INTERVIEWING Barbara Jordan, said Texas essayist Molly Ivins, was "a bit like grilling God."
Good try. But wrong image. Moses seems more appropriate. Like the Biblical law-conveyor, Barbara Jordan was a leader of her people whose morality-based words also inspired millions beyond the black community. Like Moses, she was a believer in the elemental, simple, guiding law. She never left home without having in her purse a well-worn copy of the US Constitution, her secular commandments.
And the voice! If Moses became eloquent only after God assured him he was capable of vocal leadership, it seems that young Barbara Charline learned early that confidence and eloquence were her birthright, whatever her cautious Baptist-minister father's doubts. She led the debating team from all-black Texas Southern University that battled polished Harvard to a draw. She graduated magna cum laude; became a lawyer. She was the first black state senator in Texas history; then the first woman and the first black elected to Congress from Texas since Reconstruction days.
She became a protegee of Lyndon Johnson, the poverty-born west Texan who had been a school teacher in Houston when she was growing up in semi-genteel poverty there. From retirement, Johnson helped her win a House Judiciary Committee seat. It was an eventful choice, for she soon achieved national prominence by lucidly casting the Watergate hearings as a test of constitutional integrity.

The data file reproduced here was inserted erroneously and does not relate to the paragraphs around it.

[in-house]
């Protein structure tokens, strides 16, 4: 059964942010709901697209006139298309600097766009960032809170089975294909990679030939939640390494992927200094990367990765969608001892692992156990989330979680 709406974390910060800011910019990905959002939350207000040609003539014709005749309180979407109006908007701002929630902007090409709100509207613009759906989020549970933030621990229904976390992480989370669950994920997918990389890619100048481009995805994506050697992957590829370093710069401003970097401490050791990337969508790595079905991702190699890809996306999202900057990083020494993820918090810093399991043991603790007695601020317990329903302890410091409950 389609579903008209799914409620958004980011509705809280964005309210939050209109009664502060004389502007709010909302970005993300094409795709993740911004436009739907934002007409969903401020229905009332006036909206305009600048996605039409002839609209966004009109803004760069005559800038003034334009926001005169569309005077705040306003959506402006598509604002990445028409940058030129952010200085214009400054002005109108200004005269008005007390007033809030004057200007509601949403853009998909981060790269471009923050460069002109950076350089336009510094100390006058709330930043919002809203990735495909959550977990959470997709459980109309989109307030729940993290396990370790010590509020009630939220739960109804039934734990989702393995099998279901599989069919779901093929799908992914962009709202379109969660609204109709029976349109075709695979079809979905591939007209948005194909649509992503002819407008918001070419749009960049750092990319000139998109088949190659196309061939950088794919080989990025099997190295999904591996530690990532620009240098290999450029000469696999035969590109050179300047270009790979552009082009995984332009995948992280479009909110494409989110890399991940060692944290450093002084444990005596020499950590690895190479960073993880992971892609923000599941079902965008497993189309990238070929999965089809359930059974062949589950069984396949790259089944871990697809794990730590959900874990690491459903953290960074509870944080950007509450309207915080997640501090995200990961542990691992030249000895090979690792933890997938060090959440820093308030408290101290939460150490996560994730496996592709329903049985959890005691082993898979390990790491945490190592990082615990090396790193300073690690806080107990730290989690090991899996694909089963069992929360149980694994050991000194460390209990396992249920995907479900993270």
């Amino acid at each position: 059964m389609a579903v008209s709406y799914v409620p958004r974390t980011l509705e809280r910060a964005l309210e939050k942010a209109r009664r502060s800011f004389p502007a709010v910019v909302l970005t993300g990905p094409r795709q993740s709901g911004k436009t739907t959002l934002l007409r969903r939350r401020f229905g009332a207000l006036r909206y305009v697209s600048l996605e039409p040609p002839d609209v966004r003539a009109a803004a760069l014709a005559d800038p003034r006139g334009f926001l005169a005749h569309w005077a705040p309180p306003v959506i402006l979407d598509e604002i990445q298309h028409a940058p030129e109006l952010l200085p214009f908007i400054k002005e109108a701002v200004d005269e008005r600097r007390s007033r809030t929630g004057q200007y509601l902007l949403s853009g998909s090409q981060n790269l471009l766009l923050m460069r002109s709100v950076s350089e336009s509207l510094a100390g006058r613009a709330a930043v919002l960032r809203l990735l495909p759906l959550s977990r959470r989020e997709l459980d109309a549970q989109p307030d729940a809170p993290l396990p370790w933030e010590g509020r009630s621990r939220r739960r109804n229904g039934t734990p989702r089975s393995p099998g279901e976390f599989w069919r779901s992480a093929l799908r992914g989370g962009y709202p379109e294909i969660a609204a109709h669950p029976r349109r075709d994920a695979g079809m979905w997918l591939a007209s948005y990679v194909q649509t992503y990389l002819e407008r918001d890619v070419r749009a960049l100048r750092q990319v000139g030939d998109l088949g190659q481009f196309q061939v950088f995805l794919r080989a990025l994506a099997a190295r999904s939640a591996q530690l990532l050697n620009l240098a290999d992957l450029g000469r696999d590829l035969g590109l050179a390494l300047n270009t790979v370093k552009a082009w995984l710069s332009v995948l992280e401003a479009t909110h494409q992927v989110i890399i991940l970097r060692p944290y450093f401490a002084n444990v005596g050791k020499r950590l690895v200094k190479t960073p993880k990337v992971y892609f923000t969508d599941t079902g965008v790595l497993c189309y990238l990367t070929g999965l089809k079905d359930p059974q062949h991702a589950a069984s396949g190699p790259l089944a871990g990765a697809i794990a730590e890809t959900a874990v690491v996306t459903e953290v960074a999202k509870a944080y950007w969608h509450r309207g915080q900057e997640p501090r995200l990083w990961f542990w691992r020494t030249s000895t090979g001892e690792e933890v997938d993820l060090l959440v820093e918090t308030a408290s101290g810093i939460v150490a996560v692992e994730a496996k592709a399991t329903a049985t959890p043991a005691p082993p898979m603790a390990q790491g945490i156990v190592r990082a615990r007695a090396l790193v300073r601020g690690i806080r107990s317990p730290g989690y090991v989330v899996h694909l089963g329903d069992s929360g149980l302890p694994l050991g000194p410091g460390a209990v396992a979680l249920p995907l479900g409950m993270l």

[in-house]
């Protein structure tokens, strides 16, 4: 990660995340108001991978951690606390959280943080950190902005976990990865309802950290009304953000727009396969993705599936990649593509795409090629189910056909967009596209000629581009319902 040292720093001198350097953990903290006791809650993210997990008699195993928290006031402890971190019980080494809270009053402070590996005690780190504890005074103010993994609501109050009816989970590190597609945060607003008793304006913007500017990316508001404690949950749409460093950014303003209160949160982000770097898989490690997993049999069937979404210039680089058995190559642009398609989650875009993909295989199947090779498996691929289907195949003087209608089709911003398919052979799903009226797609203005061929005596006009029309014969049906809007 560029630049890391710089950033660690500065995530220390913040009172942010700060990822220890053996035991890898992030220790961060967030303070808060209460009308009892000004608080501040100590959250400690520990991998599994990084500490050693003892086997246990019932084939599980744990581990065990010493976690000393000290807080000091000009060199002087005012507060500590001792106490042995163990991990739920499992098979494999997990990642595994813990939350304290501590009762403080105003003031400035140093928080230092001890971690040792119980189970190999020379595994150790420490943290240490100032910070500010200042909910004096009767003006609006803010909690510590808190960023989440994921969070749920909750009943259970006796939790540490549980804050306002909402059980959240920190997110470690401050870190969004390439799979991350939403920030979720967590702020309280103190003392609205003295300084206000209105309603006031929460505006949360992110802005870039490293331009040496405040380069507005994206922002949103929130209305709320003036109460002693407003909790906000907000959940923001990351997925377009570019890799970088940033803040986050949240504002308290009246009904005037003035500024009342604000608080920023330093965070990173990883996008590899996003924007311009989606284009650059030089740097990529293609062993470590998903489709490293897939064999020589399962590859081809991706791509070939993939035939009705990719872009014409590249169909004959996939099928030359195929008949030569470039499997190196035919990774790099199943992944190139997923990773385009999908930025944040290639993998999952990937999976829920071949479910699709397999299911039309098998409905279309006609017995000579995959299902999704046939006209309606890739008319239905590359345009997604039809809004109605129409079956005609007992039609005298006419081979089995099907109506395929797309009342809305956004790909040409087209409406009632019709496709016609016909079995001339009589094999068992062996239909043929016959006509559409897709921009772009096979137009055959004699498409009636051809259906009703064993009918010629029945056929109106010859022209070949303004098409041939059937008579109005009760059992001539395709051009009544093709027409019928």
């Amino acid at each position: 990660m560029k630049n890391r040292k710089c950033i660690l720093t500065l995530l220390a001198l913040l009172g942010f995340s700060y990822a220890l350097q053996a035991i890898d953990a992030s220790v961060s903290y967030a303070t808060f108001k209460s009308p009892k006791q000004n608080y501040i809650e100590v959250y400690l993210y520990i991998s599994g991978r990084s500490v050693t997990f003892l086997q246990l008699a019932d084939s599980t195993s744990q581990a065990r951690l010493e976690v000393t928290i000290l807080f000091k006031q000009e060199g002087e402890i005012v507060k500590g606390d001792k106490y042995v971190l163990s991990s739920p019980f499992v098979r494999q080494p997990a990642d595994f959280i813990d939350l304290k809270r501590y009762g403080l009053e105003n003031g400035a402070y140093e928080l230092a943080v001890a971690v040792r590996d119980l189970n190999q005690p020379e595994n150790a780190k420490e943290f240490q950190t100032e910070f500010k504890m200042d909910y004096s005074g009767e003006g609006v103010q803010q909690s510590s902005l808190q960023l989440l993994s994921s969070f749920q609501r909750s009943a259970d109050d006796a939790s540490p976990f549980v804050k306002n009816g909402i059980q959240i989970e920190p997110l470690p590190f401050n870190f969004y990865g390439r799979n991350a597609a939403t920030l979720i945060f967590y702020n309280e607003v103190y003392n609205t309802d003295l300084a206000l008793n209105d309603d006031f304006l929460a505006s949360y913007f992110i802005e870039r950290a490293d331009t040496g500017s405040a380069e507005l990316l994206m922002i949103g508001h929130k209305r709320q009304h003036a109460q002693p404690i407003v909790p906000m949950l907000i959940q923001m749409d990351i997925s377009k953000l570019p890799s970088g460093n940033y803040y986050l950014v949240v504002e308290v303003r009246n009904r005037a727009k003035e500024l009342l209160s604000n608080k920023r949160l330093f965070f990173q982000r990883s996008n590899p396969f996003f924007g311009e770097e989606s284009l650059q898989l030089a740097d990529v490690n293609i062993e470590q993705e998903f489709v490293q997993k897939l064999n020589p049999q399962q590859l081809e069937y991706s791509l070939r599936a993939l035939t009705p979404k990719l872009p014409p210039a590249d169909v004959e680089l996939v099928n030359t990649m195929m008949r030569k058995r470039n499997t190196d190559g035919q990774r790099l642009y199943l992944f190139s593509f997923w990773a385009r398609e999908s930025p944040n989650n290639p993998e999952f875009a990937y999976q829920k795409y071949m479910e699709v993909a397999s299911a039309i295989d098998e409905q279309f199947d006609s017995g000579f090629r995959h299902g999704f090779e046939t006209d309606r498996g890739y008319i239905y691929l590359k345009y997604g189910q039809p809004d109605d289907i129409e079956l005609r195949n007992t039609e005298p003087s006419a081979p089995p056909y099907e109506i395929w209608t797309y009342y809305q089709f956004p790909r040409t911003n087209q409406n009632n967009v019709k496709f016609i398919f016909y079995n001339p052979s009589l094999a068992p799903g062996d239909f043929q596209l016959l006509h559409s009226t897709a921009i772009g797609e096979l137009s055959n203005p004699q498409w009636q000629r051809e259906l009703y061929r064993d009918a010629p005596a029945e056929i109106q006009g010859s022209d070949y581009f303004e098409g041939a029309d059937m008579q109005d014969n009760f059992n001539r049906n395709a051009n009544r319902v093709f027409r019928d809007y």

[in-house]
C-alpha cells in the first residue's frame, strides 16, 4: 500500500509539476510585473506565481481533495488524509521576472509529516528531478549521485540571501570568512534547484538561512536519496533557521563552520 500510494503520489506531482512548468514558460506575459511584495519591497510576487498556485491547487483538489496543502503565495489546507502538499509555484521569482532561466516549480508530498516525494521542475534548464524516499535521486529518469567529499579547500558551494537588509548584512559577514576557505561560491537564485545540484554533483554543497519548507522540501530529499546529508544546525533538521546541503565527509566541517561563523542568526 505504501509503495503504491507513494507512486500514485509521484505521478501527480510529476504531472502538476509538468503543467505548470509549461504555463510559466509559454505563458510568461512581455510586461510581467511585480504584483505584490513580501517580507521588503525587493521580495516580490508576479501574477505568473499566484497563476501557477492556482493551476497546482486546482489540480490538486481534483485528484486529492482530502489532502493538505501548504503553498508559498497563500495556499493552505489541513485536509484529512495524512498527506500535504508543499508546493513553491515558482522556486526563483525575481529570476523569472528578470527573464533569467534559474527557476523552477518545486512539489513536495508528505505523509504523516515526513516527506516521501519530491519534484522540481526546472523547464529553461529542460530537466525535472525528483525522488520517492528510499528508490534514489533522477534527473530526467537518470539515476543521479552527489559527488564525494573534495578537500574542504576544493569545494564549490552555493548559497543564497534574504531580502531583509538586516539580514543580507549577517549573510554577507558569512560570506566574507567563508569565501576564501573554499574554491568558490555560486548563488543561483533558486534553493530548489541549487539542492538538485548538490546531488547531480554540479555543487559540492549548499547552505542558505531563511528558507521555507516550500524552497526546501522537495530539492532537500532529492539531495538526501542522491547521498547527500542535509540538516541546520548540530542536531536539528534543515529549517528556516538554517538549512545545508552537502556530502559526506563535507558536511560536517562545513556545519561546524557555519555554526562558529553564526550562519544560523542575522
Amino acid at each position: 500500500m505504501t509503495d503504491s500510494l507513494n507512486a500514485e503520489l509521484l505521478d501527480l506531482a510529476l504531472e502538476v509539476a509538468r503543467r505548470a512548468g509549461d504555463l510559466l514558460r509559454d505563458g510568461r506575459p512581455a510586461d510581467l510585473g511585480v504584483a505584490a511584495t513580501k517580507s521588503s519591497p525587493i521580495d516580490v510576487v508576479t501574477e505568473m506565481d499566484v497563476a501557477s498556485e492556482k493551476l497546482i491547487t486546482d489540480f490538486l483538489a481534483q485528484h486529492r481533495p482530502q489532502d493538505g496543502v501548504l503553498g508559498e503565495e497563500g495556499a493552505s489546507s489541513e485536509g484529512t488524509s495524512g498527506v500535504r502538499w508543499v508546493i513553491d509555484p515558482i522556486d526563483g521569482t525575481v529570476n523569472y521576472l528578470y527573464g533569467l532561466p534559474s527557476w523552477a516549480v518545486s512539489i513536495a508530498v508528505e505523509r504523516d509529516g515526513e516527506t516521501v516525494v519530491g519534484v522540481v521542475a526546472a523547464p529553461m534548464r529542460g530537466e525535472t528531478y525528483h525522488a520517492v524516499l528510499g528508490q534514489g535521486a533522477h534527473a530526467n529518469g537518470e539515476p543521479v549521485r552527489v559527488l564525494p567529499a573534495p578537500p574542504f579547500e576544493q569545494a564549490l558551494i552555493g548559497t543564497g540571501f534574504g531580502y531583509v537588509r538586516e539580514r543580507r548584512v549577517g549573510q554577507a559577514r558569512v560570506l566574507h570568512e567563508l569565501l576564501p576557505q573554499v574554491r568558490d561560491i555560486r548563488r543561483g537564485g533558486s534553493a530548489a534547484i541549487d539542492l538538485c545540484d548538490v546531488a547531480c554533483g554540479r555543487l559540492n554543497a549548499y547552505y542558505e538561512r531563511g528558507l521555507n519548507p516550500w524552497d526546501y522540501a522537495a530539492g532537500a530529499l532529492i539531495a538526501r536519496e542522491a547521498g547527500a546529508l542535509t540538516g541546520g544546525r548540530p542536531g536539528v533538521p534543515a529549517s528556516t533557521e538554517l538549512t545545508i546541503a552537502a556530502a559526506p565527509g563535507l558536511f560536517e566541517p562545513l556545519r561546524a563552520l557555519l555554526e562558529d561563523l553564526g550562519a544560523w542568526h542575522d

Although Barbara Jordan pioneered for black Americans and for women in public life, she was not a multiculturalist. Like Martin Luther King Jr., she adhered to the dream of a colorblind America, where all people would be treated equally, not separately, whatever their individuality. "The great danger America faces," she warned in her rich contralto voice, is that "we will cease to be one nation and become instead a collection of interest groups."
Not if we follow her cherished Constitution.